A community-based organisation that works to prevent prisoners re-offending has secured employment for over 1,200 inmates.
The biennial report of the Irish Association for the Social Integration of Offenders also shows that another 2,200 were placed in training and education programmes, while it helped over 1,000 resettle after leaving prison.
The Association for the Social Integration of Offenders works with people released from prison and those at risk of breaking the law, offering them alternatives to offending and re-imprisonment.
The employment placements were secured for people between 2013 and 2014.
Of those the association worked with, more than a fifth - the largest category - were in prison for drugs offences, followed by those convicted of attempted murder and assault, burglars and robbers, as well as those convicted of homicide and sexual offences.
The association has said it aims to stabilise people once released from prison with the aim of reducing re-offending.
Chief Executive of the Irish Association for the Social Integration of Offenders Paddy Richardson has said it is important that those being released from prison get the chance to support themselves economically.
Speaking on RTÉ's Morning Ireland, Mr Richardson said it is difficult to get offenders jobs and there is huge resistance to it, but a lot of positives can come from it.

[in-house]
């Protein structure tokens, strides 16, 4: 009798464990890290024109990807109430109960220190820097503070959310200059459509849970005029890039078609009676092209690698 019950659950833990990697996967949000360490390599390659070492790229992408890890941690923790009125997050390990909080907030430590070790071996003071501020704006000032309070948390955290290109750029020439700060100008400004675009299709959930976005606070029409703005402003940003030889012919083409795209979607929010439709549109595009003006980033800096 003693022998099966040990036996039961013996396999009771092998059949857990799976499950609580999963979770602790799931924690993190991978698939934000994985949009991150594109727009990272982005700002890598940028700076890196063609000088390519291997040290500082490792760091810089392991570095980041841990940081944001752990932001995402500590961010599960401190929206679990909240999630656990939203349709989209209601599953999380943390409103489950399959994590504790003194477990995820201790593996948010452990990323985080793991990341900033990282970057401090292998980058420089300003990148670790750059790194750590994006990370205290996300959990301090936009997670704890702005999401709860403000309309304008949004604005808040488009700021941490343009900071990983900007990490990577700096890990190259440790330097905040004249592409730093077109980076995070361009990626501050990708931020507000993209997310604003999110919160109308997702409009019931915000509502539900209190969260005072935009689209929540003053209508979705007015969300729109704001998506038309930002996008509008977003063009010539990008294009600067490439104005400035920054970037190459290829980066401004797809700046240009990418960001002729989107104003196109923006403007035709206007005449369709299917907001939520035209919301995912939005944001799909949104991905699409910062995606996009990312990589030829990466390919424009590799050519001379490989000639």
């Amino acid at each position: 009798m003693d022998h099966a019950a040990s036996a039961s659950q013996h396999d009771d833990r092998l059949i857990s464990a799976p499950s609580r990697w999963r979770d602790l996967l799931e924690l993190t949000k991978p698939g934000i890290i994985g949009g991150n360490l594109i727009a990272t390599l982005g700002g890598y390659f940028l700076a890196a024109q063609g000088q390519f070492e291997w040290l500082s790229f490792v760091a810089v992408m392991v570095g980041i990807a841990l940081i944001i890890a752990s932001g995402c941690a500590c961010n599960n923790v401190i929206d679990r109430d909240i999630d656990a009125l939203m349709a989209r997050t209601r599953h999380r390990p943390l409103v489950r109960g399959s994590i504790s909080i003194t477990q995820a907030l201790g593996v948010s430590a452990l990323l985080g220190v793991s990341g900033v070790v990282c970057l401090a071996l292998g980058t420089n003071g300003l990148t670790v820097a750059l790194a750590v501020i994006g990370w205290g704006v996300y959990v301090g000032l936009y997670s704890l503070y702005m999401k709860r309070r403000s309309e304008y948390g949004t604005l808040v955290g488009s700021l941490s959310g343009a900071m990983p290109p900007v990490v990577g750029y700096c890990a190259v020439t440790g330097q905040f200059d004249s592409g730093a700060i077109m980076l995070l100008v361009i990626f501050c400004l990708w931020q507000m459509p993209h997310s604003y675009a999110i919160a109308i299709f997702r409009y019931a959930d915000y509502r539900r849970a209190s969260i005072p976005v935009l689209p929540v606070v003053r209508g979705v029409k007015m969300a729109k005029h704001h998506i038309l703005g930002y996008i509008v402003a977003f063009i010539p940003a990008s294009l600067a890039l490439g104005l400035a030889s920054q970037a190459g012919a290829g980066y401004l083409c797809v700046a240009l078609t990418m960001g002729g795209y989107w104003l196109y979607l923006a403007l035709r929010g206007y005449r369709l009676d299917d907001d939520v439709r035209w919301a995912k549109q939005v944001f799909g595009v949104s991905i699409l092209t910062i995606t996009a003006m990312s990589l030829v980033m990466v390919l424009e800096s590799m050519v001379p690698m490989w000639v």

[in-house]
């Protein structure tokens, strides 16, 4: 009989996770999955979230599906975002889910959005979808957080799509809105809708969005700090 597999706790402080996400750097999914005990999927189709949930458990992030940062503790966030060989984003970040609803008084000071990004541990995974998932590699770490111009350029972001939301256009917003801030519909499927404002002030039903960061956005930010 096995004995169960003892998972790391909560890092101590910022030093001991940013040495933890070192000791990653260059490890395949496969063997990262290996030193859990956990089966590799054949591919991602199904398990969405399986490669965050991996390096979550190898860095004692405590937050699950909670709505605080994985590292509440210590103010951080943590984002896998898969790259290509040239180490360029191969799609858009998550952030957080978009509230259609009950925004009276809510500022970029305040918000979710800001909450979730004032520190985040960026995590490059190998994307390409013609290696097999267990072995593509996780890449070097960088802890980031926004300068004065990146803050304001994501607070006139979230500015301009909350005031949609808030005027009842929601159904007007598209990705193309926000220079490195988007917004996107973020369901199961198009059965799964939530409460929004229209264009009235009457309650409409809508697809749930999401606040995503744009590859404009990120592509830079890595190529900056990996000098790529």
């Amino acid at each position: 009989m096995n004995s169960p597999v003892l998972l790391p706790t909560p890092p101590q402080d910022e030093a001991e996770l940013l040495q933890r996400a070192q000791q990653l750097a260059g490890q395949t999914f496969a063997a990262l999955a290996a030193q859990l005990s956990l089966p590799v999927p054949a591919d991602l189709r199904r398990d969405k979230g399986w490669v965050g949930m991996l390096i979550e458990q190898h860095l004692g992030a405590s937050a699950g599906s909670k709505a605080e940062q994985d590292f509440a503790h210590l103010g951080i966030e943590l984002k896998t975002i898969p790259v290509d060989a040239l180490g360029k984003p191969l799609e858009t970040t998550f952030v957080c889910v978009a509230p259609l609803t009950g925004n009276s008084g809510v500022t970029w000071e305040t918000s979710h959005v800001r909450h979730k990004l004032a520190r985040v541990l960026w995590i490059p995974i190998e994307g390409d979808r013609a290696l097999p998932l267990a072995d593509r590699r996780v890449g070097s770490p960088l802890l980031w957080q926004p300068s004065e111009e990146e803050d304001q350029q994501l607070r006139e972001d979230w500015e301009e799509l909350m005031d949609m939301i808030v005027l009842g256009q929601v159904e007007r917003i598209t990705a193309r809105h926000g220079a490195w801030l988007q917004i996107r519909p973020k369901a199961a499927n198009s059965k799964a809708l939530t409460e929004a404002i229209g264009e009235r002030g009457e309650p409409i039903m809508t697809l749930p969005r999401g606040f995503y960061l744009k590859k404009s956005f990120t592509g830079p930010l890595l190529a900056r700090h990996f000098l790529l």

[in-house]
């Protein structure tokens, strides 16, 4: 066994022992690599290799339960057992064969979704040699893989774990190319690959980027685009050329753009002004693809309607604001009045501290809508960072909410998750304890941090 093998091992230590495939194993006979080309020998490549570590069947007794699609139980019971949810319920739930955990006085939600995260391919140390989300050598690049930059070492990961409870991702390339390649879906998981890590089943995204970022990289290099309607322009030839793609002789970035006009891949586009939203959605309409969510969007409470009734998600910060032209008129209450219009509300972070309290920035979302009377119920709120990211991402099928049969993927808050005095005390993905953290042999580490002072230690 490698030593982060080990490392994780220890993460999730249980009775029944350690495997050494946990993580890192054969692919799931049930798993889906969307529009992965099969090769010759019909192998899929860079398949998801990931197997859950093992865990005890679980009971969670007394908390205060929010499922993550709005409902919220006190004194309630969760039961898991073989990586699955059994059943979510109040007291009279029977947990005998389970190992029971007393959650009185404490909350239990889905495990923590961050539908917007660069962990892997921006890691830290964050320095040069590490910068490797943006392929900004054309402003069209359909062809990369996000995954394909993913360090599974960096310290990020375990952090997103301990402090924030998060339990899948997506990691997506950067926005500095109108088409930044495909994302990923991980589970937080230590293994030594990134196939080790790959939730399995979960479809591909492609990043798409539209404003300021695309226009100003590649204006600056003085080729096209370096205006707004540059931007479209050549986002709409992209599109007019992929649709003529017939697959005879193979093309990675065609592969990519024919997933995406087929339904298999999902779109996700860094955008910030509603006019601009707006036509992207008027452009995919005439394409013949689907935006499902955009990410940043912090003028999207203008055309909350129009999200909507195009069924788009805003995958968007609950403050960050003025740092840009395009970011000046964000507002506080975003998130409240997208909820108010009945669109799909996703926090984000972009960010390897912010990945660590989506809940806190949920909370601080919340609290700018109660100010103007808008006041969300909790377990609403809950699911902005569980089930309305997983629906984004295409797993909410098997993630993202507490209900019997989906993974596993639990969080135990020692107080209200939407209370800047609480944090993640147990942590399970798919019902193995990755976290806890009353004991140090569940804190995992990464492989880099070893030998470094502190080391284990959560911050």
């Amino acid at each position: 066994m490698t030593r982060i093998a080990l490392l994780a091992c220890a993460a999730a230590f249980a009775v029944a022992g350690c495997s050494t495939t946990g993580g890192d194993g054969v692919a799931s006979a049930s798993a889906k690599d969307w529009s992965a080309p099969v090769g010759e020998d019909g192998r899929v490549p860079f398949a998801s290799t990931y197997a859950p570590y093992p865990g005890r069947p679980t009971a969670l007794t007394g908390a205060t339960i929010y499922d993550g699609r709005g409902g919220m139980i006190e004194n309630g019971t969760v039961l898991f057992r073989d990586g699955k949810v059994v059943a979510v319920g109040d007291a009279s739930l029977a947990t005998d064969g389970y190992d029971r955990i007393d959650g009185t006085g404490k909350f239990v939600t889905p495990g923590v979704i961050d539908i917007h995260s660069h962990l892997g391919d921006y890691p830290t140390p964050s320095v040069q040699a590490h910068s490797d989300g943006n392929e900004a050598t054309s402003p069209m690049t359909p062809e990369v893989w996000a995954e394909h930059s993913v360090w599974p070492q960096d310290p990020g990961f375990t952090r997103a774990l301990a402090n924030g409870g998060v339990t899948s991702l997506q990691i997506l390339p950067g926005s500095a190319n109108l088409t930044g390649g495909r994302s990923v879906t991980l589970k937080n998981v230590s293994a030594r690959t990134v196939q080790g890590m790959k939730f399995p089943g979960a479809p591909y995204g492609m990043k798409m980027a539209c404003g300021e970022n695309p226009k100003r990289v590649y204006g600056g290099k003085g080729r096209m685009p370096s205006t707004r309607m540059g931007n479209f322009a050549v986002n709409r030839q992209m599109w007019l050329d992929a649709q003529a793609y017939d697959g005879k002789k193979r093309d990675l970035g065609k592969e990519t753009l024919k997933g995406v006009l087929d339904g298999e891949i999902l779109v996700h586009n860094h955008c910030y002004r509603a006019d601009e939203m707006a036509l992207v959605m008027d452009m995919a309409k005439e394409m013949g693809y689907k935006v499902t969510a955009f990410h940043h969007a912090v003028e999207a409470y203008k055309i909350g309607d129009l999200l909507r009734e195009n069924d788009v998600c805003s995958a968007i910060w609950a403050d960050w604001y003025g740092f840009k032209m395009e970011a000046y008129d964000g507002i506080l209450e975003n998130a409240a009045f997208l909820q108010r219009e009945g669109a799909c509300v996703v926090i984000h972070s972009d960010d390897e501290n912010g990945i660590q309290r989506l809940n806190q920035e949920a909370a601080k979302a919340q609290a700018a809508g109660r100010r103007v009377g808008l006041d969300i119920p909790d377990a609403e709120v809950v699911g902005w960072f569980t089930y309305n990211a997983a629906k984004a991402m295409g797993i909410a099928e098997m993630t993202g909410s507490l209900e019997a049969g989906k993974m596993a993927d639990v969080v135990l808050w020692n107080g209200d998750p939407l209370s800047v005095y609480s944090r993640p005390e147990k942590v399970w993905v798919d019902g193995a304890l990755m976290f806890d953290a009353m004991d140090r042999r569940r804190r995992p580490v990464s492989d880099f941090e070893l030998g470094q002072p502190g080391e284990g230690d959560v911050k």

Mr Richardson said former inmates who engage with them mainly secure jobs in the construction and manufacturing sectors.
"Our training and employment officers are people on the ground who have to convince local employers that it is the best thing to do if you want to get somebody who has been highly motivated over the previous year that they have been engaging with us.
"They will have skills. And it's great for employers who do take people on and it's great for the community and it makes the community safer."
"What we do really is we put a context to the person, we personalise it. We bring that person's CV, their background, to an employer and we assure the employer that not only will they have somebody who is highly-integrated, but we will continue our services to support that employer in the event that any difficulties arise. And we find that the feedback we get form employers is extremely positive."
The Minister for Justice has said employers should give jobs to former prisoners because everybody deserves a second chance.
Frances Fitzgerald was speaking at the launch of the report in Dublin today.
The minister also said the programme does not suit all offenders and violent and dangerous criminals need to be in prison.